Sergio Frosini
D'accordo, non è il capolavoro di Lansdale come stupidamente recita la fascetta (e taccio per carità di patria lo stupido titolo italiano). E chi lo ha mai preteso?
Ho anche letto in rete recensioni di lettori deluse, con la puzza sotto il naso, gente che rinfacciava "ah, quella cosa del tonico l'ha copiata da Caldwell" o cose così: voglio dire, se due autori parlano degli stessi luoghi, nello stesso periodo, mi pare facile che ci siano particolari in comune; come dire che su uno parla di ubriach
Twerking To Beethoven
Never judge a book by its cover, and the cover to Joe R. Lansdale's "Edge of Dark Water" is amateurish, to say the least: horrible fonts, average forgettable picture, bad colours, etc.

The story and the way it's told, though, are top notch. "Edge of Dark Water" is a real page-turner. Hands down, one of the best first-person novels I've ever read. Also, you won't ever guess who killed May Lynn. When you eventually find out, you'll be like "WTF? Seriously?"... only in a good way, that is.

There's a river, there's a raft, there's a pithy African-American character and a scrappy young-un in overalls, there's an amputation and a psychotic killer (with a cut-out tongue! His momma tried to drown him!)- it's the Adventures of Huckleberry Finn gone very, very dark. Lansdale is all about the Southern Gothic, and he does a good job with it. In particular, he's good with an evocative phrase that makes the moment come alive for the reader. This is not a book for the faint of heart, though-- ...more
This was my first Lansdale book and I would not hesitate to read another. I thought it was good adventure story filled with both comical and descriptive sayings that provided southern flavor. Some scenes were very graphic and made me shudder but certainly nothing that would turn me away from another book by this author.
Part Mark Twain, part Harper Lee, part Stand By Me. Really, just, classic Lansdale. So, so good. It's a Southern coming-of-age story on a Texas river. A definite must-read.
11811 (Eleven)
Excellent mystery. Every bit as good as The Bottoms.
Corto Maltese
I have yet to run across a book of Lansdale that I don't love. Every author would have gotten five stars for this, but there are other books by Lansdale, that I love even more like Sunset and Sawdustor The Bottoms. (That's what you get for "spoiling" me with quality, Joe;-)
But this doesn't mean I don't recommend the hell out of this book. Because I do. It's absolutely great.
Joe R. Lansdale's Southern Gothic "Edge of Dark Water" takes the reader down a river on a journey with a cast of unforgettable characters. Narrator Sue Ellen is a clear-eyed teenager who'd much rather go fishing and shoot squirrels than keep a garden and shell peas. Her father is a nasty braggart and lazy drunk who poisons fish with sacks of green walnuts and then scoops them up by the armload.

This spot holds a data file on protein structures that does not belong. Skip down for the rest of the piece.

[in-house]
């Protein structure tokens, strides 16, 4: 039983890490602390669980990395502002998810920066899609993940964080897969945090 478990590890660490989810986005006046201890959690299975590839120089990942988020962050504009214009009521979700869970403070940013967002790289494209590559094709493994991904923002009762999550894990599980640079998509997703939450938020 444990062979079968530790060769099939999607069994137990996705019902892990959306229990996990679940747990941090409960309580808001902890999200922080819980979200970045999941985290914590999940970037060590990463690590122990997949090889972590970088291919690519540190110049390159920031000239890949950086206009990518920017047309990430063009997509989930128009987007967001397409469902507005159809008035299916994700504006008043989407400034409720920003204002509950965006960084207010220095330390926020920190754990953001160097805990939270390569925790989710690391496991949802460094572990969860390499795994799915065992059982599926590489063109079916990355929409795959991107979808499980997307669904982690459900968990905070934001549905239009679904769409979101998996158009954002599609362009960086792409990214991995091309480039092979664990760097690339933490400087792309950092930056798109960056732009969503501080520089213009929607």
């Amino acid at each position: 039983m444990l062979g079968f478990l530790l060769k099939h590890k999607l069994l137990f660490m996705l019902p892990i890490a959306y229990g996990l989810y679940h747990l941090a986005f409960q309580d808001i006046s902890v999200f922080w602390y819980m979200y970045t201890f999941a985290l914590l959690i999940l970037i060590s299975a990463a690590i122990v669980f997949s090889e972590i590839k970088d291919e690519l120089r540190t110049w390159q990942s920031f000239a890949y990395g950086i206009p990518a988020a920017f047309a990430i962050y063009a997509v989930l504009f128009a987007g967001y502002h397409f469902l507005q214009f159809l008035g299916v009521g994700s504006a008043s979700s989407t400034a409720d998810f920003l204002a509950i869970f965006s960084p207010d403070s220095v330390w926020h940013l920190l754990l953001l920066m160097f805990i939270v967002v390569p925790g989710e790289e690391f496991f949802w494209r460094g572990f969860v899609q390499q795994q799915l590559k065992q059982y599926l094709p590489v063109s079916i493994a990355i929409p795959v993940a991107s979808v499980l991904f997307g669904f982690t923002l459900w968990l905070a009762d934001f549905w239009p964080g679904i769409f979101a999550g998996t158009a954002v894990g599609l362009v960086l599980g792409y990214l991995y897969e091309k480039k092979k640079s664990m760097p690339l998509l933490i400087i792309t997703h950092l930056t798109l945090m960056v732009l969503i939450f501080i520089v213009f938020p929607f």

The novel opens with Sue Ellen and her friend, Terry Thomas, whom most everyone has written off as a "
Osttexas, in der Zeit der 'Great Depression' (also 1929/30), als es den Menschen so richtig übel ging.
Als Sue Ellen, die 16jährige Ich-Erzählerin, ihren Vater und Onkel zusammen mit ihren FreundInnen Jinx und Terry zum Angeln begleitet, finden sie die Leiche der gleichaltrigen May Lynn, verschnürt und mit einer Nähmaschine beschwert. Doch niemand ist an einer Aufklärung, wie sie zu Tode kam, interessiert und so wird sie kurzerhand verscharrt. Doch ihre Freunde wollen sich damit nicht abfinden, g
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Horror Aficionados : The Edge of Dark Water by Joe Lansdale/November 2012 32 134 Dec 01, 2012 05:04AM  
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Joe R. Lansdale is the winner of the British Fantasy Award, the American Horror Award, the Edgar Award, and six Bram Stoker Awards. He lives in Nacogdoches, Texas.
More about Joe R. Lansdale...
The Bottoms Mucho Mojo (Hap and Leonard, #2) Savage Season (Hap and Leonard, #1) The Two-Bear Mambo (Hap and Leonard, #3) Bad Chili (Hap and Leonard, #4)

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“It was the kind of talk that made me want to break off a limb and take to whacking her and that bunch of hypocrites across the back of the head.” 8 likes
“Era semplicemente il fiume. Improvvisamente mi colpì il pensiero che era proprio come la vita, quel fiume. Tu ci navighi semplicemente sopra e, se arriva una pioggia forte, un'inondazione o qualcosa del genere e una parte viene spazzata via, col tempo tutto torna al suo posto. Be', magari con qualcosa di diverso, ma in sostanza resta lo stesso. Il fiume non cambia, ma la gente su quel fiume sì.” 2 likes